For internally-developed admin solutions, consider the support and technical risk. Many insurers still run admin systems built on technology that is decades old and no longer supported by vendors. The pool of expertise of developers and analysts still working on these older technology platforms is also diminishing with time, adding to cost and increasing risk. As the base systems running these applications run out of support, the operational and security risks can become unacceptable. If your base operating system and application layer are no longer being updated, how can you say that your systems are secure from today's technical risks?
More hidden, but absolutely real, are costs relating to admin employee retention and attraction. The group administration team are the unsung heroes of group insurance. They are the ones that have to invent work-arounds to the limitations of administrative systems and processes. They have to invent new processes when the sales team sells something that the operational systems can't easily support. Group administrators have an enormous amount of tacit knowledge, and somehow keep things working with their ingenuity. They have usually been promised system improvements for years, but the business never actually makes that investment. The pressure on these teams increases, as customers increasing want and expect real-time service. Eventually, administrators tire of being the human glue that compensates for poor systems and processes, and leave. Replacing administrators is really difficult. Learning a system is easy enough, but replacing the tacit knowledge about workarounds and exceptions is incredibly difficult.
Retention of sales and partnering staff is also a very real risk. If you cannot offer competitive products and services into the marketplace due to the limitations of your systems and processes, your sales teams will either be unable to bid business, or will lose business to competitors who have a better proposition. Eventually, your sales teams will move to competitors who have a better product and service proposition.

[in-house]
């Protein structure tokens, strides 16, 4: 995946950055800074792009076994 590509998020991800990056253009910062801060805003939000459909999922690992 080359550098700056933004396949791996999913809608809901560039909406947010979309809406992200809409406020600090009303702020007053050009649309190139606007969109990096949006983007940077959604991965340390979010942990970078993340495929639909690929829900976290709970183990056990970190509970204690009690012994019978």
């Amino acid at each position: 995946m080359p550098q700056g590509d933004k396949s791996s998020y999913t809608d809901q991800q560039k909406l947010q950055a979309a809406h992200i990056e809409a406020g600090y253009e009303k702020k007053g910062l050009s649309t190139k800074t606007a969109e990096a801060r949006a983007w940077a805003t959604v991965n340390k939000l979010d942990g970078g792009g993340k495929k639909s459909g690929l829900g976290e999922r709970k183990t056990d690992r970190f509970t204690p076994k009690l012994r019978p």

Regulatory drivers are very real risks. Are your admin systems and processes capable of producing the level of information detail required by the IFRS-17 reporting standards? Are your information management practices capable of supporting privacy and data sovereignty legislation? Are you really comfortable emailing files around containing sensitive information like employee salary details? Risks in these areas are very real.
Unsatisfied Customer Demand
A trend we have noticed worldwide in group insurance quotation requests is an increasing requirement to provide an online employee and employer portal to service the group plan once active. The inability to provide this online service immediately rules out many insurers from contesting for these plans. This is not only lost business for them, but it also further distances the insurer from the end customer, and increases the role and dependency on the broker who will often provide these services themselves (at a cost).
The inability to offer plans with options, plans with voluntary contributions, plans with slightly different benefits, or grandfather in plans with complex benefit rules will also often exclude insurers from contesting for business. Insurers more able to support more nuanced plans and products will be more successful with customers who are looking for these things.
Customers also have preferences in information presentation and information management. Can you format my invoice in a certain way? Can you co-brand insurance certificates and employee portals? Can you process the information I extract from my HR system as-is? Providers more able to accommodate customer preferences will be more successful.
All of these aspects affect customer churn rates, and new business generation. They are a factor in the 'costs of status quo'.
Tools that can help
Making a business case for the status quo can be an eye-opening exercise. If you'd like some help in doing this, at Sentro we've built some great calculators and analysis tools to help you assess your current costs and risks. Contact us and we can help you show that the status quo may not be the bargain that your bosses think it is.